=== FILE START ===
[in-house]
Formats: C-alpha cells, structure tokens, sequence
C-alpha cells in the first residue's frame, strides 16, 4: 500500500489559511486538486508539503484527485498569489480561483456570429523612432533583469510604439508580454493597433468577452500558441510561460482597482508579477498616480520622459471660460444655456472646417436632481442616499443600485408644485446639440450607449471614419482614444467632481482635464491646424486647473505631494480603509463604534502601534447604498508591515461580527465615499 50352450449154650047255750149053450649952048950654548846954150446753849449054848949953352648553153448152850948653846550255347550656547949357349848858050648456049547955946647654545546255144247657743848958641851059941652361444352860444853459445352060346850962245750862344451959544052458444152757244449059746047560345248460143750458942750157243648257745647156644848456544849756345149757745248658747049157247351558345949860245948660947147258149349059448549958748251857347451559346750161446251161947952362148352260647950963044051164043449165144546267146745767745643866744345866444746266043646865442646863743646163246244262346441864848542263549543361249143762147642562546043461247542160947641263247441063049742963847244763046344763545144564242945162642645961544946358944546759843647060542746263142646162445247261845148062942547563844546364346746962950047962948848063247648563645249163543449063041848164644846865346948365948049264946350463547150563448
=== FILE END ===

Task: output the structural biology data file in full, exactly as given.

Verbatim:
[in-house]
Formats: C-alpha cells, structure tokens, sequence
C-alpha cells in the first residue's frame, strides 16, 4: 500500500489559511486538486508539503484527485498569489480561483456570429523612432533583469510604439508580454493597433468577452500558441510561460482597482508579477498616480520622459471660460444655456472646417436632481442616499443600485408644485446639440450607449471614419482614444467632481482635464491646424486647473505631494480603509463604534502601534447604498508591515461580527465615499 50352450449154650047255750149053450649952048950654548846954150446753849449054848949953352648553153448152850948653846550255347550656547949357349848858050648456049547955946647654545546255144247657743848958641851059941652361444352860444853459445352060346850962245750862344451959544052458444152757244449059746047560345248460143750458942750157243648257745647156644848456544849756345149757745248658747049157247351558345949860245948660947147258149349059448549958748251857347451559346750161446251161947952362148352260647950963044051164043449165144546267146745767745643866744345866444746266043646865442646863743646163246244262346441864848542263549543361249143762147642562546043461247542160947641263247441063049742963847244763046344763545144564242945162642645961544946358944546759843647060542746263142646162445247261845148062942547563844546364346746962950047962948848063247648563645249163543449063041848164644846865346948365948049264946350463547150563448